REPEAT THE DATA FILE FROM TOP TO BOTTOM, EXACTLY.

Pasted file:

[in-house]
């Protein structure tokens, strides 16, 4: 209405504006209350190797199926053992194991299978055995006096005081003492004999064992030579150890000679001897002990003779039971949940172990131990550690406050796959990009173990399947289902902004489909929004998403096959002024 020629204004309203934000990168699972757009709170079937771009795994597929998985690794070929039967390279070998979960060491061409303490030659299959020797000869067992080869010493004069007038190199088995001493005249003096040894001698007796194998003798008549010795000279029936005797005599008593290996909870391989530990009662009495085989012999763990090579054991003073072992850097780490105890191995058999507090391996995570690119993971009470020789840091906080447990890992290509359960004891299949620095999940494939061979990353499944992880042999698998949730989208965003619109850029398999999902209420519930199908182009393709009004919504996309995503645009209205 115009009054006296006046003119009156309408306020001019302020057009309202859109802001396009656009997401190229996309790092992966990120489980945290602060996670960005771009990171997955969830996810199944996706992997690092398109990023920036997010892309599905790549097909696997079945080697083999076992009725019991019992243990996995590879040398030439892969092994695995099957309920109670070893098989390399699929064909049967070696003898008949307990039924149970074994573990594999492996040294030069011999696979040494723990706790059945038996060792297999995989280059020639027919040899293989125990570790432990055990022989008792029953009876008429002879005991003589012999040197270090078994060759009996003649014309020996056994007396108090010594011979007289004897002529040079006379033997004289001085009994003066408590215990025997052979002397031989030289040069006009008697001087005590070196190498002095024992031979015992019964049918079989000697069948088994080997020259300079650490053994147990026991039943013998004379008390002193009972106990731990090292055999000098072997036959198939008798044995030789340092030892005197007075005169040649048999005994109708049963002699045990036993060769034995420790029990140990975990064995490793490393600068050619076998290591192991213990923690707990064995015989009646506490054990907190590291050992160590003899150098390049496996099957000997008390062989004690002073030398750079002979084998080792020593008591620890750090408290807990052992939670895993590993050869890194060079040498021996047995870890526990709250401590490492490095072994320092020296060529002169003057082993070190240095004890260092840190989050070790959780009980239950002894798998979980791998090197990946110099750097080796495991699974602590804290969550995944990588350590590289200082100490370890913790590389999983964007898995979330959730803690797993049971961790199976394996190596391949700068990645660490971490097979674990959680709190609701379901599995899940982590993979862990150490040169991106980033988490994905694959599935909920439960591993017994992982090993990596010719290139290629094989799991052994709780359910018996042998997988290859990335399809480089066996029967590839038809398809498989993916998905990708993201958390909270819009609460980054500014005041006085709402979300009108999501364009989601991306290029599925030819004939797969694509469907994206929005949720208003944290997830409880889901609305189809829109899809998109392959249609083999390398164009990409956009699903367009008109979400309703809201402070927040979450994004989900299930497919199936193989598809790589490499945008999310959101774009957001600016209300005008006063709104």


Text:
[in-house]
């Protein structure tokens, strides 16, 4: 209405504006209350190797199926053992194991299978055995006096005081003492004999064992030579150890000679001897002990003779039971949940172990131990550690406050796959990009173990399947289902902004489909929004998403096959002024 020629204004309203934000990168699972757009709170079937771009795994597929998985690794070929039967390279070998979960060491061409303490030659299959020797000869067992080869010493004069007038190199088995001493005249003096040894001698007796194998003798008549010795000279029936005797005599008593290996909870391989530990009662009495085989012999763990090579054991003073072992850097780490105890191995058999507090391996995570690119993971009470020789840091906080447990890992290509359960004891299949620095999940494939061979990353499944992880042999698998949730989208965003619109850029398999999902209420519930199908182009393709009004919504996309995503645009209205 115009009054006296006046003119009156309408306020001019302020057009309202859109802001396009656009997401190229996309790092992966990120489980945290602060996670960005771009990171997955969830996810199944996706992997690092398109990023920036997010892309599905790549097909696997079945080697083999076992009725019991019992243990996995590879040398030439892969092994695995099957309920109670070893098989390399699929064909049967070696003898008949307990039924149970074994573990594999492996040294030069011999696979040494723990706790059945038996060792297999995989280059020639027919040899293989125990570790432990055990022989008792029953009876008429002879005991003589012999040197270090078994060759009996003649014309020996056994007396108090010594011979007289004897002529040079006379033997004289001085009994003066408590215990025997052979002397031989030289040069006009008697001087005590070196190498002095024992031979015992019964049918079989000697069948088994080997020259300079650490053994147990026991039943013998004379008390002193009972106990731990090292055999000098072997036959198939008798044995030789340092030892005197007075005169040649048999005994109708049963002699045990036993060769034995420790029990140990975990064995490793490393600068050619076998290591192991213990923690707990064995015989009646506490054990907190590291050992160590003899150098390049496996099957000997008390062989004690002073030398750079002979084998080792020593008591620890750090408290807990052992939670895993590993050869890194060079040498021996047995870890526990709250401590490492490095072994320092020296060529002169003057082993070190240095004890260092840190989050070790959780009980239950002894798998979980791998090197990946110099750097080796495991699974602590804290969550995944990588350590590289200082100490370890913790590389999983964007898995979330959730803690797993049971961790199976394996190596391949700068990645660490971490097979674990959680709190609701379901599995899940982590993979862990150490040169991106980033988490994905694959599935909920439960591993017994992982090993990596010719290139290629094989799991052994709780359910018996042998997988290859990335399809480089066996029967590839038809398809498989993916998905990708993201958390909270819009609460980054500014005041006085709402979300009108999501364009989601991306290029599925030819004939797969694509469907994206929005949720208003944290997830409880889901609305189809829109899809998109392959249609083999390398164009990409956009699903367009008109979400309703809201402070927040979450994004989900299930497919199936193989598809790589490499945008999310959101774009957001600016209300005008006063709104």